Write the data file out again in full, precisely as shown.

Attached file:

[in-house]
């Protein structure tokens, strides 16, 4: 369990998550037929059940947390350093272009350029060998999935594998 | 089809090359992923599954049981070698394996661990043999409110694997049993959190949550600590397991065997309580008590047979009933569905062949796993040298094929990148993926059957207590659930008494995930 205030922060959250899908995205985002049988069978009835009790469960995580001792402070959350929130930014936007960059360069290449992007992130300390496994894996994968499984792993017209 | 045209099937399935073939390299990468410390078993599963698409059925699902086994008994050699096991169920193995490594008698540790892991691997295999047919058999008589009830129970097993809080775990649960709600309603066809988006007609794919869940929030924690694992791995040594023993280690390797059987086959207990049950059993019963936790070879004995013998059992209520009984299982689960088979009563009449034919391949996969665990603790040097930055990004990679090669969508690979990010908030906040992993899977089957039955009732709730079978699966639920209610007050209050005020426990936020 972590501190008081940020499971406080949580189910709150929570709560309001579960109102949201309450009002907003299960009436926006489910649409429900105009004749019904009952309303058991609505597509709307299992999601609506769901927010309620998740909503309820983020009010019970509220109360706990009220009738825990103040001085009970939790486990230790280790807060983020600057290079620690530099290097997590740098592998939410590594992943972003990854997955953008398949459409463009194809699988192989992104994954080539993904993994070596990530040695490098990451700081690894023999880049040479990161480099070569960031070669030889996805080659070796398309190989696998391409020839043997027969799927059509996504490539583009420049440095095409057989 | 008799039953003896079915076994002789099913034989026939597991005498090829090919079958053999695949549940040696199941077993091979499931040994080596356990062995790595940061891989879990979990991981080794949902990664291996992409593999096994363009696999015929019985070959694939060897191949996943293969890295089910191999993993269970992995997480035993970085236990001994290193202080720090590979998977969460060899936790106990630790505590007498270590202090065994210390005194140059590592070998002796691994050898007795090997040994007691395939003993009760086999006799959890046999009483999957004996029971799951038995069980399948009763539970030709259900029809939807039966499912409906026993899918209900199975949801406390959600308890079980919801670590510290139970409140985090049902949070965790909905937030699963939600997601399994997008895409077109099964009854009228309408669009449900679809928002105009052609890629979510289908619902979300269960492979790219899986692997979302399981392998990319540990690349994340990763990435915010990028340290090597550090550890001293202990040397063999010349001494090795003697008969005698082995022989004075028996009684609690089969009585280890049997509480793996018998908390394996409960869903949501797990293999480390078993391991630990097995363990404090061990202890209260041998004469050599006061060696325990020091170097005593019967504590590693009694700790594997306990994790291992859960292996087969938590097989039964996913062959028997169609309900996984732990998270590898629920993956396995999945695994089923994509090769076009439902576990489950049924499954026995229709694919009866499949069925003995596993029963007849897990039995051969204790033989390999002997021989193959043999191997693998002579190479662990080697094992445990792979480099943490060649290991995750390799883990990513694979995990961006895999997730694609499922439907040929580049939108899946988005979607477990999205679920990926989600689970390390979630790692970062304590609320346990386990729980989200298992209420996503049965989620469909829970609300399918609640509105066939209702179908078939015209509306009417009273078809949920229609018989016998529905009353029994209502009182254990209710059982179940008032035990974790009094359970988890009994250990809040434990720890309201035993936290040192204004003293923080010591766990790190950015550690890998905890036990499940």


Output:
[in-house]
């Protein structure tokens, strides 16, 4: 369990998550037929059940947390350093272009350029060998999935594998 | 089809090359992923599954049981070698394996661990043999409110694997049993959190949550600590397991065997309580008590047979009933569905062949796993040298094929990148993926059957207590659930008494995930 205030922060959250899908995205985002049988069978009835009790469960995580001792402070959350929130930014936007960059360069290449992007992130300390496994894996994968499984792993017209 | 045209099937399935073939390299990468410390078993599963698409059925699902086994008994050699096991169920193995490594008698540790892991691997295999047919058999008589009830129970097993809080775990649960709600309603066809988006007609794919869940929030924690694992791995040594023993280690390797059987086959207990049950059993019963936790070879004995013998059992209520009984299982689960088979009563009449034919391949996969665990603790040097930055990004990679090669969508690979990010908030906040992993899977089957039955009732709730079978699966639920209610007050209050005020426990936020 972590501190008081940020499971406080949580189910709150929570709560309001579960109102949201309450009002907003299960009436926006489910649409429900105009004749019904009952309303058991609505597509709307299992999601609506769901927010309620998740909503309820983020009010019970509220109360706990009220009738825990103040001085009970939790486990230790280790807060983020600057290079620690530099290097997590740098592998939410590594992943972003990854997955953008398949459409463009194809699988192989992104994954080539993904993994070596990530040695490098990451700081690894023999880049040479990161480099070569960031070669030889996805080659070796398309190989696998391409020839043997027969799927059509996504490539583009420049440095095409057989 | 008799039953003896079915076994002789099913034989026939597991005498090829090919079958053999695949549940040696199941077993091979499931040994080596356990062995790595940061891989879990979990991981080794949902990664291996992409593999096994363009696999015929019985070959694939060897191949996943293969890295089910191999993993269970992995997480035993970085236990001994290193202080720090590979998977969460060899936790106990630790505590007498270590202090065994210390005194140059590592070998002796691994050898007795090997040994007691395939003993009760086999006799959890046999009483999957004996029971799951038995069980399948009763539970030709259900029809939807039966499912409906026993899918209900199975949801406390959600308890079980919801670590510290139970409140985090049902949070965790909905937030699963939600997601399994997008895409077109099964009854009228309408669009449900679809928002105009052609890629979510289908619902979300269960492979790219899986692997979302399981392998990319540990690349994340990763990435915010990028340290090597550090550890001293202990040397063999010349001494090795003697008969005698082995022989004075028996009684609690089969009585280890049997509480793996018998908390394996409960869903949501797990293999480390078993391991630990097995363990404090061990202890209260041998004469050599006061060696325990020091170097005593019967504590590693009694700790594997306990994790291992859960292996087969938590097989039964996913062959028997169609309900996984732990998270590898629920993956396995999945695994089923994509090769076009439902576990489950049924499954026995229709694919009866499949069925003995596993029963007849897990039995051969204790033989390999002997021989193959043999191997693998002579190479662990080697094992445990792979480099943490060649290991995750390799883990990513694979995990961006895999997730694609499922439907040929580049939108899946988005979607477990999205679920990926989600689970390390979630790692970062304590609320346990386990729980989200298992209420996503049965989620469909829970609300399918609640509105066939209702179908078939015209509306009417009273078809949920229609018989016998529905009353029994209502009182254990209710059982179940008032035990974790009094359970988890009994250990809040434990720890309201035993936290040192204004003293923080010591766990790190950015550690890998905890036990499940």